PV UUID               yvHO6t-cYHM-CCCm-2hOO-mJWf-6NUI-zgxzwc
# pvresize /dev/sdae2
  /dev/sdbm: open failed: No medium found
  /dev/sdbn: open failed: No medium found
  /dev/sdbj: open failed: No medium found
  /dev/sdbk: open failed: No medium found
  /dev/sdbl: open failed: No medium found
  Physical volume "/dev/sdae2" changed
  1 physical volume(s) resized or updated / 0 physical volume(s) not resized
# pvdisplay
  /dev/sdbm: open failed: No medium found
  /dev/sdbn: open failed: No medium found
  /dev/sdbj: open failed: No medium found
  /dev/sdbk: open failed: No medium found
  /dev/sdbl: open failed: No medium found
  --- Physical volume ---
  PV Name               /dev/sdae2
  VG Name               centos_4602c
  PV Size               <475.84 GiB / not usable 3.25 MiB
  Allocatable           yes 
  PE Size               4.00 MiB
  Total PE              121813
  Free PE               91544
  Allocated PE          30269
  PV UUID               yvHO6t-cYHM-CCCm-2hOO-mJWf-6NUI-zgxzwc
# vgdisplay
  --- Volume group ---
  VG Name               centos_4602c
  System ID             
  Format                lvm2
  Metadata Areas        2
  Metadata Sequence No  6
  VG Access             read/write
  VG Status             resizable
  MAX LV                0
  Cur LV                3
  Open LV               3
  Max PV                0
  Cur PV                2
  Act PV                2
  VG Size               <475.93 GiB
  PE Size               4.00 MiB
  Total PE              121838
  Alloc PE / Size       30269 / <118.24 GiB
  Free  PE / Size       91569 / 357.69 GiB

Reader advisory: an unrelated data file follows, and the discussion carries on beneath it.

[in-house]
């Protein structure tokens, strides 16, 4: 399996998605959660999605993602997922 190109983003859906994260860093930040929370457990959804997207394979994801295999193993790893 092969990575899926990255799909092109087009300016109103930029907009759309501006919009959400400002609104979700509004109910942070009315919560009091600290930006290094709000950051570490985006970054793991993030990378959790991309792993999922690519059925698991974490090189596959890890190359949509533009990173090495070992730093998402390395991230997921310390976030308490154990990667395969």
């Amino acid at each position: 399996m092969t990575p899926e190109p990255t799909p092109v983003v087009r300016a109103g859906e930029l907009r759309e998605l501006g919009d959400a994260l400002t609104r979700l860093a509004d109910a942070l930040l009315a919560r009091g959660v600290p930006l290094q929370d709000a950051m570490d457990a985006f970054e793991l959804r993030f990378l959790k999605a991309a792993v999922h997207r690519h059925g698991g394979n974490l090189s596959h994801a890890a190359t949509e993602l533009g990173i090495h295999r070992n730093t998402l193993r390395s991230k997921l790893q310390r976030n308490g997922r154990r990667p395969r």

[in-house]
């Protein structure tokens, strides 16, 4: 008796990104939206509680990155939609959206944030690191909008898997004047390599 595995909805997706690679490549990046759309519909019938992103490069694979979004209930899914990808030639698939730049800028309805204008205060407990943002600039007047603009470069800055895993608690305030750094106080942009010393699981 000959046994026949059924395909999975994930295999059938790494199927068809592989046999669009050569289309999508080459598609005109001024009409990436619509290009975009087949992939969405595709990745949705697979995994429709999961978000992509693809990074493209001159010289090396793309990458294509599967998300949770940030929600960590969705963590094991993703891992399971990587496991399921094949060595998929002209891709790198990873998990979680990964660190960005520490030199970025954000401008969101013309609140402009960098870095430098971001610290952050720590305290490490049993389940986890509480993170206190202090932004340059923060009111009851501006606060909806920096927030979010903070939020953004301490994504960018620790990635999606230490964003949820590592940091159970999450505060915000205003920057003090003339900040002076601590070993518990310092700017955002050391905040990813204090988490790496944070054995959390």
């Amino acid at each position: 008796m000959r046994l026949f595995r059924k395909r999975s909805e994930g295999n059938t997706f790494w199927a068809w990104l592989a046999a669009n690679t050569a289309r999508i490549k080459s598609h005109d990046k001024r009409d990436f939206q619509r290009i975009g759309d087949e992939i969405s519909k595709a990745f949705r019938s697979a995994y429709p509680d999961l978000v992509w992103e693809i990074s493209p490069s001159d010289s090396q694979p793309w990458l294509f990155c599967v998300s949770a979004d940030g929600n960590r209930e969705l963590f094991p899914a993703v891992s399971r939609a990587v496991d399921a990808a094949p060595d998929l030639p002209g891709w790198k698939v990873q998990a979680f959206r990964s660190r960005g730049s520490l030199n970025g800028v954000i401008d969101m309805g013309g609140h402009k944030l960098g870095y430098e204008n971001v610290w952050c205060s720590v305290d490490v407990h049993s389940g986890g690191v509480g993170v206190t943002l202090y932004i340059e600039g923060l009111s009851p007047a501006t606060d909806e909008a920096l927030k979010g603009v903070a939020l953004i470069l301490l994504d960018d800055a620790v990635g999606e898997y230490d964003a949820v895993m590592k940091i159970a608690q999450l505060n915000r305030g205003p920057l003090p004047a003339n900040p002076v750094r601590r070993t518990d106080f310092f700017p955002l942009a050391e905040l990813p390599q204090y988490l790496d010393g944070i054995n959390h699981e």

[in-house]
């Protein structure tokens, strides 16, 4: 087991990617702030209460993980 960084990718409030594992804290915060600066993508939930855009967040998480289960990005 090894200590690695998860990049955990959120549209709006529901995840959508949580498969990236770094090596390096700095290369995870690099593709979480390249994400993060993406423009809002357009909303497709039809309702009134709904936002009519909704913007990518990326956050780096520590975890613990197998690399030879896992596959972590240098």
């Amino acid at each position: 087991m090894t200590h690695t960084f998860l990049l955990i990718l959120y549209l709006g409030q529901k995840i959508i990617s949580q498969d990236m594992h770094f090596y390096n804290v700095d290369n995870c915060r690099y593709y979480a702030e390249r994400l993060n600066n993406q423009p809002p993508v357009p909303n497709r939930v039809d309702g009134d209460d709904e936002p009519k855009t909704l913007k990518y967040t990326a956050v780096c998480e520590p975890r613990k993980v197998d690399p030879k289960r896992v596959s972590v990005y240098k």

VG UUID               ORcp2t-ntwQ-CNSX-NeXL-Udd9-htt9-kLfvRc
# lvextend -l +91569 /dev/centos_4602c/root 
  Size of logical volume centos_4602c/root changed from 50.00 GiB (12800 extents) to <407.69 GiB (104369 extents).
  Logical volume centos_4602c/root successfully resized.

Extend the xfs file system to use the extended space

The xfs file system for the root partition will need to be extended to use the extra space; this is done using the xfs_grow command as shown below.

# xfs_growfs /dev/centos_4602c/root  
meta-data=/dev/mapper/centos_4602c-root isize=512    agcount=4, agsize=3276800 blks
         =                       sectsz=512   attr=2, projid32bit=1          =                       crc=1        finobt=0 spinodes=0 data     =                       bsize=4096   blocks=13107200, imaxpct=25 
         =                       sunit=0      swidth=0 blks 
naming   =version 2              bsize=4096   ascii-ci=0 ftype=1 log      =internal               bsize=4096   blocks=6400, version=2          =                       sectsz=512   sunit=0 blks, lazy-count=1 
realtime =none                   extsz=4096   blocks=0, rtextents=0
data blocks changed from 13107200 to 106873856 

Verify the results

Note that the c-root LVM partition is now 408GB.

# df -h 
Filesystem                             Size  Used Avail Use% Mounted on
/dev/mapper/centos_4602c-root          408G  2.4G  406G   1% /
devtmpfs                                16G     0   16G   0% /dev
tmpfs                                   16G     0   16G   0% /dev/shm
tmpfs                                   16G  395M   16G   3% /run
tmpfs                                   16G     0   16G   0% /sys/fs/cgroup
/dev/sdae1                            1014M  146M  869M  15% /boot
/dev/mapper/centos_4602c-home           57G   33M   57G   1% /home
tmpfs                                  3.2G     0  3.2G   0% /run/user/0
logs                                    68G  7.4M   68G   1% /logs
mysql                                  481G  128K  481G   1% /mysql
N58-C3-D16-P3-S1                       491T  334G  490T   1% /N58-C3-D16-P3-S1

So now we are able to clone directly from one 512GB to another.

You may be interested to take a look to the commands:

growpart